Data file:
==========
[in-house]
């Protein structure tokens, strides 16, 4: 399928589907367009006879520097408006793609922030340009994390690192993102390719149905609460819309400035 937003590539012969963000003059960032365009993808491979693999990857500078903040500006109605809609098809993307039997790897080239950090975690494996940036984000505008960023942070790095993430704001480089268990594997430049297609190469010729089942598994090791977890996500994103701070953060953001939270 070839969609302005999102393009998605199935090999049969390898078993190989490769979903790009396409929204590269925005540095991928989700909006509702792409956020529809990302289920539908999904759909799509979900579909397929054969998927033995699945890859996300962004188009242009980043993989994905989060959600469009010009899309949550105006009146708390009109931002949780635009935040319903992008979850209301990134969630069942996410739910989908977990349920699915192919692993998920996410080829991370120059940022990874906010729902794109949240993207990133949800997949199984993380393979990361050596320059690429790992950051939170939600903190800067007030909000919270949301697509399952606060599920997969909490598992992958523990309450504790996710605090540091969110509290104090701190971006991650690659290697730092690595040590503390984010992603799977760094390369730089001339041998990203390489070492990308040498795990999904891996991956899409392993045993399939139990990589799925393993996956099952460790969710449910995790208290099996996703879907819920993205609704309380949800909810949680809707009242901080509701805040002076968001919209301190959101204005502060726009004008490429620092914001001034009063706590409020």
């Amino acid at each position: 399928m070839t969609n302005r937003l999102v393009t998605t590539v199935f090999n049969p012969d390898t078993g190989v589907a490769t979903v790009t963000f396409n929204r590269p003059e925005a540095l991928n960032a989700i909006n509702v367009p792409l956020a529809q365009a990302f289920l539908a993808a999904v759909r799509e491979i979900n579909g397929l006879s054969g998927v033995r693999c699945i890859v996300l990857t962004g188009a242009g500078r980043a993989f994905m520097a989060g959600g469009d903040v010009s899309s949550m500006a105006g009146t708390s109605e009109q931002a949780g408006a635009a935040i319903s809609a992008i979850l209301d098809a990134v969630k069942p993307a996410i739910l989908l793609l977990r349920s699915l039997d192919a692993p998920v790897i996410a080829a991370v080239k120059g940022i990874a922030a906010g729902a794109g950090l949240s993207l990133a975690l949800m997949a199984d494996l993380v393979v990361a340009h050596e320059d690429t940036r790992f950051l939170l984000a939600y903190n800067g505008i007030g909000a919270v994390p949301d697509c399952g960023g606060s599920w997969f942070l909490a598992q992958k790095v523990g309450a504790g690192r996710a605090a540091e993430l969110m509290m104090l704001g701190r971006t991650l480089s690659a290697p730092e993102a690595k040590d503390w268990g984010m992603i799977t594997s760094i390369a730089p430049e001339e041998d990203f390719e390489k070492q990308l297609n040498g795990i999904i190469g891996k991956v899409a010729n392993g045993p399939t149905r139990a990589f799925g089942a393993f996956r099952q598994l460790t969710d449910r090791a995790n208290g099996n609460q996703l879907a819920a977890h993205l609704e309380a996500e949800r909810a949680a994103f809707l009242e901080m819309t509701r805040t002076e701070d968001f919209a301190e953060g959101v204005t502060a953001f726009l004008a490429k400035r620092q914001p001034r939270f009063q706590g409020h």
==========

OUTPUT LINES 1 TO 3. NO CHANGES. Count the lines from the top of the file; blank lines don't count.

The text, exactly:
[in-house]
């Protein structure tokens, strides 16, 4: 399928589907367009006879520097408006793609922030340009994390690192993102390719149905609460819309400035 937003590539012969963000003059960032365009993808491979693999990857500078903040500006109605809609098809993307039997790897080239950090975690494996940036984000505008960023942070790095993430704001480089268990594997430049297609190469010729089942598994090791977890996500994103701070953060953001939270 070839969609302005999102393009998605199935090999049969390898078993190989490769979903790009396409929204590269925005540095991928989700909006509702792409956020529809990302289920539908999904759909799509979900579909397929054969998927033995699945890859996300962004188009242009980043993989994905989060959600469009010009899309949550105006009146708390009109931002949780635009935040319903992008979850209301990134969630069942996410739910989908977990349920699915192919692993998920996410080829991370120059940022990874906010729902794109949240993207990133949800997949199984993380393979990361050596320059690429790992950051939170939600903190800067007030909000919270949301697509399952606060599920997969909490598992992958523990309450504790996710605090540091969110509290104090701190971006991650690659290697730092690595040590503390984010992603799977760094390369730089001339041998990203390489070492990308040498795990999904891996991956899409392993045993399939139990990589799925393993996956099952460790969710449910995790208290099996996703879907819920993205609704309380949800909810949680809707009242901080509701805040002076968001919209301190959101204005502060726009004008490429620092914001001034009063706590409020």
């Amino acid at each position: 399928m070839t969609n302005r937003l999102v393009t998605t590539v199935f090999n049969p012969d390898t078993g190989v589907a490769t979903v790009t963000f396409n929204r590269p003059e925005a540095l991928n960032a989700i909006n509702v367009p792409l956020a529809q365009a990302f289920l539908a993808a999904v759909r799509e491979i979900n579909g397929l006879s054969g998927v033995r693999c699945i890859v996300l990857t962004g188009a242009g500078r980043a993989f994905m520097a989060g959600g469009d903040v010009s899309s949550m500006a105006g009146t708390s109605e009109q931002a949780g408006a635009a935040i319903s809609a992008i979850l209301d098809a990134v969630k069942p993307a996410i739910l989908l793609l977990r349920s699915l039997d192919a692993p998920v790897i996410a080829a991370v080239k120059g940022i990874a922030a906010g729902a794109g950090l949240s993207l990133a975690l949800m997949a199984d494996l993380v393979v990361a340009h050596e320059d690429t940036r790992f950051l939170l984000a939600y903190n800067g505008i007030g909000a919270v994390p949301d697509c399952g960023g606060s599920w997969f942070l909490a598992q992958k790095v523990g309450a504790g690192r996710a605090a540091e993430l969110m509290m104090l704001g701190r971006t991650l480089s690659a290697p730092e993102a690595k040590d503390w268990g984010m992603i799977t594997s760094i390369a730089p430049e001339e041998d990203f390719e390489k070492q990308l297609n040498g795990i999904i190469g891996k991956v899409a010729n392993g045993p399939t149905r139990a990589f799925g089942a393993f996956r099952q598994l460790t969710d449910r090791a995790n208290g099996n609460q996703l879907a819920a977890h993205l609704e309380a996500e949800r909810a949680a994103f809707l009242e901080m819309t509701r805040t002076e701070d968001f919209a301190e953060g959101v204005t502060a953001f726009l004008a490429k400035r620092q914001p001034r939270f009063q706590g409020h």